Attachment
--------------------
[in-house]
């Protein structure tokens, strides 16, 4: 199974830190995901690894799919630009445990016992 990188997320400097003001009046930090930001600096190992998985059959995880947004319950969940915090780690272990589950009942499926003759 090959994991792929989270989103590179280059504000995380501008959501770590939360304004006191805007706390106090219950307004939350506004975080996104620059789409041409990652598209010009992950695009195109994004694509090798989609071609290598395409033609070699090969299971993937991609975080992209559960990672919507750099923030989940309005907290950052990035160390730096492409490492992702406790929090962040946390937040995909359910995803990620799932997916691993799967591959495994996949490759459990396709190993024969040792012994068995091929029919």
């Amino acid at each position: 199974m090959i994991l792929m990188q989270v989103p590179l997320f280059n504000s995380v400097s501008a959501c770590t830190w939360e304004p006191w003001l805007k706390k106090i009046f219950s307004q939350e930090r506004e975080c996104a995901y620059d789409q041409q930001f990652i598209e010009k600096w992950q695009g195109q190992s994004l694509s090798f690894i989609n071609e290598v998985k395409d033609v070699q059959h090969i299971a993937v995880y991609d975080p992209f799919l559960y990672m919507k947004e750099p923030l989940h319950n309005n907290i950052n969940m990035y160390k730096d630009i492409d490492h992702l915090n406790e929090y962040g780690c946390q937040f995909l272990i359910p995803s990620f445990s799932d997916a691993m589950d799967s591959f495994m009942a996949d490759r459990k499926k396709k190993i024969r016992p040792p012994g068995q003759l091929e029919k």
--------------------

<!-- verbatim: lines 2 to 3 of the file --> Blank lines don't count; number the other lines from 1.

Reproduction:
């Protein structure tokens, strides 16, 4: 199974830190995901690894799919630009445990016992 990188997320400097003001009046930090930001600096190992998985059959995880947004319950969940915090780690272990589950009942499926003759 090959994991792929989270989103590179280059504000995380501008959501770590939360304004006191805007706390106090219950307004939350506004975080996104620059789409041409990652598209010009992950695009195109994004694509090798989609071609290598395409033609070699090969299971993937991609975080992209559960990672919507750099923030989940309005907290950052990035160390730096492409490492992702406790929090962040946390937040995909359910995803990620799932997916691993799967591959495994996949490759459990396709190993024969040792012994068995091929029919």
């Amino acid at each position: 199974m090959i994991l792929m990188q989270v989103p590179l997320f280059n504000s995380v400097s501008a959501c770590t830190w939360e304004p006191w003001l805007k706390k106090i009046f219950s307004q939350e930090r506004e975080c996104a995901y620059d789409q041409q930001f990652i598209e010009k600096w992950q695009g195109q190992s994004l694509s090798f690894i989609n071609e290598v998985k395409d033609v070699q059959h090969i299971a993937v995880y991609d975080p992209f799919l559960y990672m919507k947004e750099p923030l989940h319950n309005n907290i950052n969940m990035y160390k730096d630009i492409d490492h992702l915090n406790e929090y962040g780690c946390q937040f995909l272990i359910p995803s990620f445990s799932d997916a691993m589950d799967s591959f495994m009942a996949d490759r459990k499926k396709k190993i024969r016992p040792p012994g068995q003759l091929e029919k």